When it comes to mobile apps, it can be a challenge getting customers to try your app, but making sure you keep them coming back can be even trickier. In today’s highly saturated mobile market, content is the most important thing when it comes to app retention.
Most business owners believe their product to be unique. While that normally holds true, undeniable market trends emerge that tell how people use categorically similar products, including apps. A good strategy for maximizing app retention is to research your competitors and decide what you can feature in your app to set it apart from the rest. Also knowing your competitor’s retention rate could help to spotlight your app’s strength and weaknesses.
While most companies new to mobile analytics believe seven days make up a typical week, that isn’t always the case. When thinking about your average week, it probably seems pretty routine, such as work, dinner, sleep, and other normal activities. Customer’s app usage cycles are the same way-routine. Customers tend to repeat the same usage cycle every seven days, therefore making the seventh day the obvious choice to measure retention. When measuring app retention, it’s also important to track Key Performance Indicator (KPI) to be able to anticipate how your mobile app will fare in the future.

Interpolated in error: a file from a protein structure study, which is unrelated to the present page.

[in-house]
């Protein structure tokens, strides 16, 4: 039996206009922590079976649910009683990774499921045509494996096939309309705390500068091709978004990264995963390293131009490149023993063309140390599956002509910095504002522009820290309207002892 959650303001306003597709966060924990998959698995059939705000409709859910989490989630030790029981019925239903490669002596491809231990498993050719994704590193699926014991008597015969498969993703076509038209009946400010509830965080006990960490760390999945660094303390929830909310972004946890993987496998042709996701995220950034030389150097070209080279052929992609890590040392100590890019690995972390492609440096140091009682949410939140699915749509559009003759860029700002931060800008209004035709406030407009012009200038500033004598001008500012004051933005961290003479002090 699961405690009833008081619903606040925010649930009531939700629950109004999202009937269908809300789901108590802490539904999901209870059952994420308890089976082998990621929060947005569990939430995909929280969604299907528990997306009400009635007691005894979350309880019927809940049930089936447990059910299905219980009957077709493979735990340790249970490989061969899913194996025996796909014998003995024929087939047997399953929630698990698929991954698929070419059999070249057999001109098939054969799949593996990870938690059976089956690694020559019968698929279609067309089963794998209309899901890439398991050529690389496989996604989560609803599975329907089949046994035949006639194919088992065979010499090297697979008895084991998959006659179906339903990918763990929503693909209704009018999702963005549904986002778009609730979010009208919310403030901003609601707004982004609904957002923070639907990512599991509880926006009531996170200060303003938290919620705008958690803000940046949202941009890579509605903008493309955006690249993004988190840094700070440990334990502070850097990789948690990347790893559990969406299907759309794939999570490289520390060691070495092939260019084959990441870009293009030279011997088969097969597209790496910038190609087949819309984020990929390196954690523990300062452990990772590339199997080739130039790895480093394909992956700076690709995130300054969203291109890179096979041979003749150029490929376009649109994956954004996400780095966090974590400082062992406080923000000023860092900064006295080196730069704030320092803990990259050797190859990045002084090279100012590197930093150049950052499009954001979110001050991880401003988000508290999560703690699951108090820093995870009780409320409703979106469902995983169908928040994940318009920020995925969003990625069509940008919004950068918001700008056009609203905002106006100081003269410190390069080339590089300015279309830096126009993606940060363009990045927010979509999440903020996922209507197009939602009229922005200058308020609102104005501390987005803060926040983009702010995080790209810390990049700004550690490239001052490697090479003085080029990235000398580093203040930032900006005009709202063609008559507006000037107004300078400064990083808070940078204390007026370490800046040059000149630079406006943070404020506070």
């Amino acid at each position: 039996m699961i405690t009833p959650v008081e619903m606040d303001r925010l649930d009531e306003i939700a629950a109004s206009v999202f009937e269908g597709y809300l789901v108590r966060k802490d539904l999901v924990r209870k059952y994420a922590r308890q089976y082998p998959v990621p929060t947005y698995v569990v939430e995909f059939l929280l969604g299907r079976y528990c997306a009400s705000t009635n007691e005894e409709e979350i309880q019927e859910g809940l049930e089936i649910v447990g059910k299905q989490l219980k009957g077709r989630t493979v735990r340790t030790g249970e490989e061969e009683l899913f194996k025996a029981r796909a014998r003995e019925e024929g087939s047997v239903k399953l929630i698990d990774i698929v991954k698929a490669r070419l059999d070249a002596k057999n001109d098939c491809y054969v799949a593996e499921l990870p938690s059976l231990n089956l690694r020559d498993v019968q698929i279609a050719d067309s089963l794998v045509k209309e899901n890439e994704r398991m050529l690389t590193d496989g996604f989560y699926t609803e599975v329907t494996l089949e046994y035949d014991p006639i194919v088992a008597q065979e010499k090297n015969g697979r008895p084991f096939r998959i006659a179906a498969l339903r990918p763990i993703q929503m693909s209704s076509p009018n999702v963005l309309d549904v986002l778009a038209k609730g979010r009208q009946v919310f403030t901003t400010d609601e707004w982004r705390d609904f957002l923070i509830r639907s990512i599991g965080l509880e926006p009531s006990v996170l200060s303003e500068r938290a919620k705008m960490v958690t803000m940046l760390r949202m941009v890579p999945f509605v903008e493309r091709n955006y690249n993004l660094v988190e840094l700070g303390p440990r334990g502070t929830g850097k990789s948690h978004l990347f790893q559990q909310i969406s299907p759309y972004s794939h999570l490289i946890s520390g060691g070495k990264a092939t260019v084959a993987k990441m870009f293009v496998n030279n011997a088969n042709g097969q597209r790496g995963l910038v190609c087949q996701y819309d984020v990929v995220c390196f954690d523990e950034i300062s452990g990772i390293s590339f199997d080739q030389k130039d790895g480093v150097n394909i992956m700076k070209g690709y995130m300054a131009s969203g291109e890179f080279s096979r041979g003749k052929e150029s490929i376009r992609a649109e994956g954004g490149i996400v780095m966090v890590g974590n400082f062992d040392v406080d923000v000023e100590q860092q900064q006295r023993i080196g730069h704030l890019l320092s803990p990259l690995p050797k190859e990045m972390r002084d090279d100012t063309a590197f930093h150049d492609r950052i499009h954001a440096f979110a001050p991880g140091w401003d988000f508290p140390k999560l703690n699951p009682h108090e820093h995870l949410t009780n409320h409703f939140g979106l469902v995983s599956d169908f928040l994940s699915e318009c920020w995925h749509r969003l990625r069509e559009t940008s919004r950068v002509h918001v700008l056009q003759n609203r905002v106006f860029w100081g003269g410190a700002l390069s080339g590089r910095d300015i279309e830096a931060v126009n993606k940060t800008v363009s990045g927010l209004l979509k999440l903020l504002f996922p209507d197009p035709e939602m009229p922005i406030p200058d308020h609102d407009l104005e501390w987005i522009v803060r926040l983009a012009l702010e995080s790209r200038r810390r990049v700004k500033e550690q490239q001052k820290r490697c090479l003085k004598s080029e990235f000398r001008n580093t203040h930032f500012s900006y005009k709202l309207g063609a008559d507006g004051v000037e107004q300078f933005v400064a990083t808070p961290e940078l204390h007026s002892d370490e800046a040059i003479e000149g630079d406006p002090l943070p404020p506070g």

Although seven day retention rates might make the most sense to those new to mobile analytics, mobile app retention is best measured on app-by-app basis because an app may not necessarily need to be used everyday. For instance, apps that provide services like online food ordering, online banking, or online bill pay may not be used as much as apps that feature games, videos, and social networking. An example of this is my personal phone. On my iPhone, I have the Chipotle online ordering app and the game Temple Run. If my mobile usage data was analyzed, it would show that typically once every 10 days I use the Chipotle app, whereas I use the Temple Run app every day.
To go back to the original question: Do 7 day retention rates matter? They do, but only if they are pertinent to your app and your expected customer interaction. Before you start worrying that your retention rates are too low, stop and think about your app’s purpose and how it fits into their daily needs.